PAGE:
Category: Paris


street women realize that it is their last chance at an American”

August 10 1919 – We are usually
busy these days taking care of the navy. All the men on this side are being
given Paris leave at the rate of about one thousand a day, and I’ve serious
doubts as to the wisdom of their trying to see the beauties of Paris… These
street women realize that it is their last chance at an American and they hate
to go back to French prices so they pursue them madly from the time they land
till they are put aboard trains for Brest… The navy are much more picturesque
than the army but I’ve seen more drunk sailors in Paris than I ever saw army
men, even counting ‘Peace night’, and there were a hundred times as many, so
naturally I doubt their morale.” 

American YMCA lady in Paris, writing about a morale problem she sees amongst the Navy men – Pushing the Envelope, War Letters, Smithsonian
National Postal Museum

Photos: Summer 1919, US sailors on leave in France – Charles Rocher “Les Marins Américains” – Hoboken Historical Museum – Archives Municipales Fontenay Sous Bois
– U.S. Navy’s Naval History and Heritage Command – National WWI Museum and Memorial –

                                                                  Through the Arc

“Foreign News — Lieutenant Godefroy, a
French aviator, performed, on August
, the remarkable feat of passing under the Arc de
Triomphe in an aeroplane flight.

Godefroy flew a machine with a
wing-spread of 24 feet, which left him a margin of about 21 feet to get through
the arch. He cleared the opening cleanly, gliding through with the motor
stopped. After clearing the arch he turned on the power again and flew over the
Champs Elysee. Exhibitions of motion pictures
showing the flight under the Arc de Triomphe were
prohibited by the police on the ground that the flight was made contrary to
police regulations and was likely to encourage other dangerous feats.

The Prefect of Police asked the newspapers not to reproduce
photographs, but they ignored the request. Managers of the motion picture
theatres said they hoped Premier Clemenceau would permit the motion pictures to
be shown.”

Aerial Age Weekly, Volume 9, August 1919

More about this awesome story: Through the ArcA nice YouTube (in French)

                                            August 2 1919 – JUST A FEW MORE DAYS

August 2 1919, Paris
“Pour quelques jours encore” (Just a few more days) – In August 1919, most of
the foreign soldiers were about to be demobilized and leave Paris to sail home.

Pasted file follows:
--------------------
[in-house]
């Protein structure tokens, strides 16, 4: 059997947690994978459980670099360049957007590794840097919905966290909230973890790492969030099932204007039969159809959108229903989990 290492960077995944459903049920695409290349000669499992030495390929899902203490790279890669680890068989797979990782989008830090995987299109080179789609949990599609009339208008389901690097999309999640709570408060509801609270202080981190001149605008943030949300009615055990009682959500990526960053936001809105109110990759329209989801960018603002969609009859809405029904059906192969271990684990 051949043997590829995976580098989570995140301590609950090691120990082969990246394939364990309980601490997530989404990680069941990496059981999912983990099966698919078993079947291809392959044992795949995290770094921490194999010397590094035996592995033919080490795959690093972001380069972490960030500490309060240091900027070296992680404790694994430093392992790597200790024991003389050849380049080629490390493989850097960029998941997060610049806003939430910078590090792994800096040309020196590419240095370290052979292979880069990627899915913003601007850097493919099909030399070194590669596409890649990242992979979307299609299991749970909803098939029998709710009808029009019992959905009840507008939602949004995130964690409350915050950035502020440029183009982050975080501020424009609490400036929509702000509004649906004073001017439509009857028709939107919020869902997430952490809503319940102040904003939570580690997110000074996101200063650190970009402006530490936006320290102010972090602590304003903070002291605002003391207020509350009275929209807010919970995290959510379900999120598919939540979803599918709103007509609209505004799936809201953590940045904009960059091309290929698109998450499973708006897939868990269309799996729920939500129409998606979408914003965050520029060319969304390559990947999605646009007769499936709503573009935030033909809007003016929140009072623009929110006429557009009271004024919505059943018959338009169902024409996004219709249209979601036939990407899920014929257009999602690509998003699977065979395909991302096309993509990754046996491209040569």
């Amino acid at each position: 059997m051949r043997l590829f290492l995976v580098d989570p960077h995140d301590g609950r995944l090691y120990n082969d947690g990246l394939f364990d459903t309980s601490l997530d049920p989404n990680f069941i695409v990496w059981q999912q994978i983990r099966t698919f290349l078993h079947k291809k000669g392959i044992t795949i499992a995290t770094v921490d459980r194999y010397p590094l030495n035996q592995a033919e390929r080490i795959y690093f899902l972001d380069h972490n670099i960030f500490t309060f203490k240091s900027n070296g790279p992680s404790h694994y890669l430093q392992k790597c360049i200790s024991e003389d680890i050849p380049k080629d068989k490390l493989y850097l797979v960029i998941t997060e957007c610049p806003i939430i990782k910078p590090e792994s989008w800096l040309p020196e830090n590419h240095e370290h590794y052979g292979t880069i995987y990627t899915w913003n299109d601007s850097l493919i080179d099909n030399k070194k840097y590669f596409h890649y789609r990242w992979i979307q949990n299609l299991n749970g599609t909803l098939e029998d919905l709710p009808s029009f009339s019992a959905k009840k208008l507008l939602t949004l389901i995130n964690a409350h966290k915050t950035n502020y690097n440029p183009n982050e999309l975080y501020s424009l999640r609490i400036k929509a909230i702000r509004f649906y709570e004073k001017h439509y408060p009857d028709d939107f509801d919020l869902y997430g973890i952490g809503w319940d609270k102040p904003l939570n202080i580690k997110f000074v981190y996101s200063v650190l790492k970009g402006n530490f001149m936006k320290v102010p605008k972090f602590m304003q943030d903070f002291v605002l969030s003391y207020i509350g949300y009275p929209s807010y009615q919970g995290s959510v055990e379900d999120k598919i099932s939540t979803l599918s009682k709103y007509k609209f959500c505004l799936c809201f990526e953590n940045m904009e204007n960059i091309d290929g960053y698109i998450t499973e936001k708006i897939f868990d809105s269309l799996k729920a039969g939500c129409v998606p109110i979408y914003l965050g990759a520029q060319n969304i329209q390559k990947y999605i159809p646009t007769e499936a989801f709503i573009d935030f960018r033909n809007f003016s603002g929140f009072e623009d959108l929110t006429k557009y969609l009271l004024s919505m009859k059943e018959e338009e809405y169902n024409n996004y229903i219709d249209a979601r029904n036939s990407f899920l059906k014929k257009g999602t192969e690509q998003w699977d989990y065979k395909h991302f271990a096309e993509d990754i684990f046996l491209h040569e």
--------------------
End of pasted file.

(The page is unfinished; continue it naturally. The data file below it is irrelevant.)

Le sensationnel spectacle des Grands Boulevards vu après le
deuxième verre d’apéritif
” (How one sees the amazing boulevards after a second drink) – In August 1919, following the success of the Victory Parade,
Paris was still in a festive mood. During that beautiful summer of 1919, the
boulevards were crowded with officers, sailors, soldiers of all nations, having
fun drinking and flirting with pretty Parisian ladies – Link to this
awesome French magazine “Le Rire” on Gallica, France.

“The Eiffel Tower brooded in
the heat
haze. The
city seemed half-asleep in the heat, trapped in a kind of languid

WW1 era, heatwave in Paris –

Praetorian – Photos: heatwave in Paris, Gallica, France

                                                         ‘It is a hot pipping day in Paree’

‘Paris is now in the midst of a heat wave and we all
sweltering – Even to move
your little finger is enough to make your very toes hot!’

Allen Peck’s WW1 Letters Home 1917-1919Paris Sees it Through: A Diary.
War Letters, 1917-1919

Gallica, France

              “But all
those I had seen at the front, dusty, dirty, mud-encrusted, blood-stained”

‘On the 14th of
July 1919 I stood on the high balcony of a friend’s house in the Champs
Elysees, and saw the Allied Armies ride under the Arch of Triumph, and down the
avenue to the misty distance of the Place de la Concorde and its obelisk of

As I stood
there, high over the surging crowds and the great procession, the midsummer sun
blinding my eyes, and the significance of that incredible spectacle dazzling my
heart, I remembered what Bergson had once said of my inability to memorize
great poetry: “You’re dazzled by it.”

Yes, I
thought; I will not remember all this except as a golden blur of emotion. Even
now I can’t catch the details, I can’t separate the massed flags, or
distinguish the famous generals as they ride by, or the names of the regiments
as they pass. I remember thankfully that a grand mutilé for whom I have secured
a wheeled chair must have received it just in time to join his group in the
Place de la Concorde . . .

The rest is all a glory of shooting
sun-rays reflected from shining arms and helmets, from the flanks of glossy chargers,